The electrical power grid faces a growing need for large-scale energy storage over a wide range of time scales due to costly short-term transients, frequency regulation, and load balancing. The durability, high power, energy efficiency, and low cost needed for grid-scale storage pose substantial challenges for conventional battery technology.(1, 2)Here, we demonstrate insertion/extraction of sodium and potassium ions in a low-strain nickel hexacyanoferrate electrode material for at least five thousand deep cycles at high current densities in inexpensive aqueous electrolytes. Its open-framework structure allows retention of 66% of the initial capacity even at a very high (41.7C) rate. At low current densities, its round trip energy efficiency reaches 99%. This low-cost material is readily synthesized in bulk quantities. The long cycle life, high power, good energy efficiency, safety, and inexpensive production method make nickel hexacyanoferrate an attractive candidate for use in large-scale batteries to support the electrical grid. © 2011 American Chemical Society.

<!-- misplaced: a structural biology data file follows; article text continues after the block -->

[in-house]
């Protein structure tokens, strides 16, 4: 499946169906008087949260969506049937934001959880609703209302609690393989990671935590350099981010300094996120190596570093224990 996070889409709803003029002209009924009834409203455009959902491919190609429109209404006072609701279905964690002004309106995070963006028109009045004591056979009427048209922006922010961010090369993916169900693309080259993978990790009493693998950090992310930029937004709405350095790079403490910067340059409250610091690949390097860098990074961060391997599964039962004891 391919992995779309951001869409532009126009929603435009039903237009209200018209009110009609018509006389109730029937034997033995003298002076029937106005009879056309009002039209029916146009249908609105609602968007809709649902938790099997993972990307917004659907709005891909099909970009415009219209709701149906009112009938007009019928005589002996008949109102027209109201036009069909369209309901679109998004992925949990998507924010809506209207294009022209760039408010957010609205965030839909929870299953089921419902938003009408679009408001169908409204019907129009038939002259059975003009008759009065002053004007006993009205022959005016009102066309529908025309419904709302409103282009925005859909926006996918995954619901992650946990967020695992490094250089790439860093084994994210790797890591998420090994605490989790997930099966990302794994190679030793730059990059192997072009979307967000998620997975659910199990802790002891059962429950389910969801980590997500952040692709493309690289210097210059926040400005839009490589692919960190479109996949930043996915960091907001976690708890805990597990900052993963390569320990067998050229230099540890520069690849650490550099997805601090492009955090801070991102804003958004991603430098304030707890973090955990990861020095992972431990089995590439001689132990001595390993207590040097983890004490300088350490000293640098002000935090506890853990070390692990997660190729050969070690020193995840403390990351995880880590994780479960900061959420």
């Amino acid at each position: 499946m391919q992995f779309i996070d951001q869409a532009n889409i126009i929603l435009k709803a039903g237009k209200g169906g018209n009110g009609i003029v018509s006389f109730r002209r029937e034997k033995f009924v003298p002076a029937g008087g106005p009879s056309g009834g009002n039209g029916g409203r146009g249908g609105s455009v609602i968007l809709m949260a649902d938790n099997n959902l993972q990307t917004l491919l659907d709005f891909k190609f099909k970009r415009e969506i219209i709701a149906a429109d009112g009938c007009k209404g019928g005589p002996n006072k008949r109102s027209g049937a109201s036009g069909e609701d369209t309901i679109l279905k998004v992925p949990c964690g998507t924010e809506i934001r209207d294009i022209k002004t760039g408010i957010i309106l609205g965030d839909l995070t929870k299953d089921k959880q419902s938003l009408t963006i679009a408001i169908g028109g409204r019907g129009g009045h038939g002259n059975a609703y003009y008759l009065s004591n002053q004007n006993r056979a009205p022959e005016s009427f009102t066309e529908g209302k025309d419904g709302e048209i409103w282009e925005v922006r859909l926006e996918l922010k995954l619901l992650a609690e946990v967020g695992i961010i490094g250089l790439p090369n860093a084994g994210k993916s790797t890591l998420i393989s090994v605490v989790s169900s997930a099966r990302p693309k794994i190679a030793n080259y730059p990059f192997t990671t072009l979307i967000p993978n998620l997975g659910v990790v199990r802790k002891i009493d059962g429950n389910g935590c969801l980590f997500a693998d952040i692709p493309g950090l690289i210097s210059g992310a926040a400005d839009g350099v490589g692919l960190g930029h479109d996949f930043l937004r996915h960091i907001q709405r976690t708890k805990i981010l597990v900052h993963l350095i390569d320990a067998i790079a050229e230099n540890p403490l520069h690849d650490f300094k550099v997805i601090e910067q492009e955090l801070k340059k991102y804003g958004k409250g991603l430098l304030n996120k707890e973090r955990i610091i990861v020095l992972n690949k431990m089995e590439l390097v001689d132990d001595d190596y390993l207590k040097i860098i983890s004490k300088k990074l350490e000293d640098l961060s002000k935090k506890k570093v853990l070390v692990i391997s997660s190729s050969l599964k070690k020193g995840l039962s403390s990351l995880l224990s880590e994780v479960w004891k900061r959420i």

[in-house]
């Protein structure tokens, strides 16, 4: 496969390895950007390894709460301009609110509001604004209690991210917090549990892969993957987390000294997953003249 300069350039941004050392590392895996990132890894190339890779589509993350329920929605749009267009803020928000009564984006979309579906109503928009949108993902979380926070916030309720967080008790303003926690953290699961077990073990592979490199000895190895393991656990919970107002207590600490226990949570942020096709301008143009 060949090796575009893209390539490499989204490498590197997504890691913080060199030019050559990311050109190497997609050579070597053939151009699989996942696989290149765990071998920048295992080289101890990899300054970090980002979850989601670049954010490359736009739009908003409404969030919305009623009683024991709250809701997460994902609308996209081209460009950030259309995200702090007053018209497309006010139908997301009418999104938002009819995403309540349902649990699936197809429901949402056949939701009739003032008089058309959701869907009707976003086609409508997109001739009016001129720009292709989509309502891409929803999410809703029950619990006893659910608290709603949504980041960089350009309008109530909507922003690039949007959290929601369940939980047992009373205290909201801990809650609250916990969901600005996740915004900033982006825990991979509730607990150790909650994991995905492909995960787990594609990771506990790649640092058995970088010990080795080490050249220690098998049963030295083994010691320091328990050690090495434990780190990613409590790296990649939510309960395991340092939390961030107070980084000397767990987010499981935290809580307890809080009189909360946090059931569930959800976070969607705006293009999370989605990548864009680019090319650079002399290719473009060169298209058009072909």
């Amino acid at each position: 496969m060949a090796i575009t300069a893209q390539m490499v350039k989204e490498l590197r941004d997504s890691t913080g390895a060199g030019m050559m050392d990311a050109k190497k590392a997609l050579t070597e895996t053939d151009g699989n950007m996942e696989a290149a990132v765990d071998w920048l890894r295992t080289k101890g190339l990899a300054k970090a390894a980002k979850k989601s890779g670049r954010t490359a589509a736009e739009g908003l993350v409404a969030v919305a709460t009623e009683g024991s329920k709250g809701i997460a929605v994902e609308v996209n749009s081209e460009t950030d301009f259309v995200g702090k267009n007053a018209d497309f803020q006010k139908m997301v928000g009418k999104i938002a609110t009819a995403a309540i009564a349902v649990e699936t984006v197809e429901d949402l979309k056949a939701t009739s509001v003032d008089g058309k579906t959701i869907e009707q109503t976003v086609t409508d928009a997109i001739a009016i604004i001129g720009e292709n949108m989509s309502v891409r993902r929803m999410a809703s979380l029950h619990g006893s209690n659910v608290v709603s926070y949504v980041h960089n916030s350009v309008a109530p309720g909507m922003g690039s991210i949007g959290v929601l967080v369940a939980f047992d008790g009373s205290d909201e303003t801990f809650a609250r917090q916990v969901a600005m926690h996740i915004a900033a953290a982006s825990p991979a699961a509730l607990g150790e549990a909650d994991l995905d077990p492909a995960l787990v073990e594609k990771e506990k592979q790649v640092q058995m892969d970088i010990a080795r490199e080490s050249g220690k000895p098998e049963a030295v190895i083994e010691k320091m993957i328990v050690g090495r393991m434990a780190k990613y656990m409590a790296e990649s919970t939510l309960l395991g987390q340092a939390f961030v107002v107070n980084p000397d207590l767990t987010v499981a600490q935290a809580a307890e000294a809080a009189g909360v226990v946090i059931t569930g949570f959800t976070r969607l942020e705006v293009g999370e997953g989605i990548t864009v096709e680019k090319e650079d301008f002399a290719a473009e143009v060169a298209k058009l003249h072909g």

|Original language||English (US)|
|Number of pages||5|
|State||Published - Dec 14 2011|
Bibliographical noteKAUST Repository Item: Exported on 2020-10-01
Acknowledged KAUST grant number(s): KUSl1-001-12
Acknowledgements: The authors acknowledge support from the King Abdullah University of Science and Technology (KAUST) Investigator Award (No. KUSl1-001-12). A portion of this work was supported by the Department of Energy, Office of Basic Energy Sciences, Division of Materials Sciences and Engineering under contract DE-AC02-76SF00515 through the SLAG National Accelerator Laboratory LDRD project.
This publication acknowledges KAUST support, but has no KAUST affiliated authors.